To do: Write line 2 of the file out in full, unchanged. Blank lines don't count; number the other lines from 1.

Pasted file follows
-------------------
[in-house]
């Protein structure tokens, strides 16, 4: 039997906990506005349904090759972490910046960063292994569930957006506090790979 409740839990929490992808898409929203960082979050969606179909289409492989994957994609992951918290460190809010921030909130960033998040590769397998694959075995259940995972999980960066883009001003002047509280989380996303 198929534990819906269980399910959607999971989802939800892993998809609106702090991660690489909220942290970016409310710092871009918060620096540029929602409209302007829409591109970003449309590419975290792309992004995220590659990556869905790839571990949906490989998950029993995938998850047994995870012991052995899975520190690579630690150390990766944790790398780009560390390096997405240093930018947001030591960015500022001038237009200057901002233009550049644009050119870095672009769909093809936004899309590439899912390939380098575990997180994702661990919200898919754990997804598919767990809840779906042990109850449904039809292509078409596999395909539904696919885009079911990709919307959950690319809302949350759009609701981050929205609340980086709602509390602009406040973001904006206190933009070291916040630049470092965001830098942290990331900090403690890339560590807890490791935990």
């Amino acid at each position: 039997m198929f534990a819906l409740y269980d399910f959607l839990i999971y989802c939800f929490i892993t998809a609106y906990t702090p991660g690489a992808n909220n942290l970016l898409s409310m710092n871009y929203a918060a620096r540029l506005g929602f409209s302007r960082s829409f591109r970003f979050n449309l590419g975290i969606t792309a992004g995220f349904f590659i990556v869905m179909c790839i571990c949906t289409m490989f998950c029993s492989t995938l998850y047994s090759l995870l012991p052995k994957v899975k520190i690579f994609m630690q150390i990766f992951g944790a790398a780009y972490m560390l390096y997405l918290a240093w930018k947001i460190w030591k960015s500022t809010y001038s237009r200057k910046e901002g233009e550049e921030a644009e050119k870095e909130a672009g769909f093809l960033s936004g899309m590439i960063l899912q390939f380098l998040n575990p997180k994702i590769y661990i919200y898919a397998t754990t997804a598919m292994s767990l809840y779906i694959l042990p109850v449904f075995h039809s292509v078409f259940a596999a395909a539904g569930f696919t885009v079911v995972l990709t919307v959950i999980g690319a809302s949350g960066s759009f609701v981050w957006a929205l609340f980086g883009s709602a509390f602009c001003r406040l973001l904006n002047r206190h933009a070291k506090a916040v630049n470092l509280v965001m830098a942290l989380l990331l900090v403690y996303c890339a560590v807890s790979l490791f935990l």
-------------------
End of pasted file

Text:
């Protein structure tokens, strides 16, 4: 039997906990506005349904090759972490910046960063292994569930957006506090790979 409740839990929490992808898409929203960082979050969606179909289409492989994957994609992951918290460190809010921030909130960033998040590769397998694959075995259940995972999980960066883009001003002047509280989380996303 198929534990819906269980399910959607999971989802939800892993998809609106702090991660690489909220942290970016409310710092871009918060620096540029929602409209302007829409591109970003449309590419975290792309992004995220590659990556869905790839571990949906490989998950029993995938998850047994995870012991052995899975520190690579630690150390990766944790790398780009560390390096997405240093930018947001030591960015500022001038237009200057901002233009550049644009050119870095672009769909093809936004899309590439899912390939380098575990997180994702661990919200898919754990997804598919767990809840779906042990109850449904039809292509078409596999395909539904696919885009079911990709919307959950690319809302949350759009609701981050929205609340980086709602509390602009406040973001904006206190933009070291916040630049470092965001830098942290990331900090403690890339560590807890490791935990």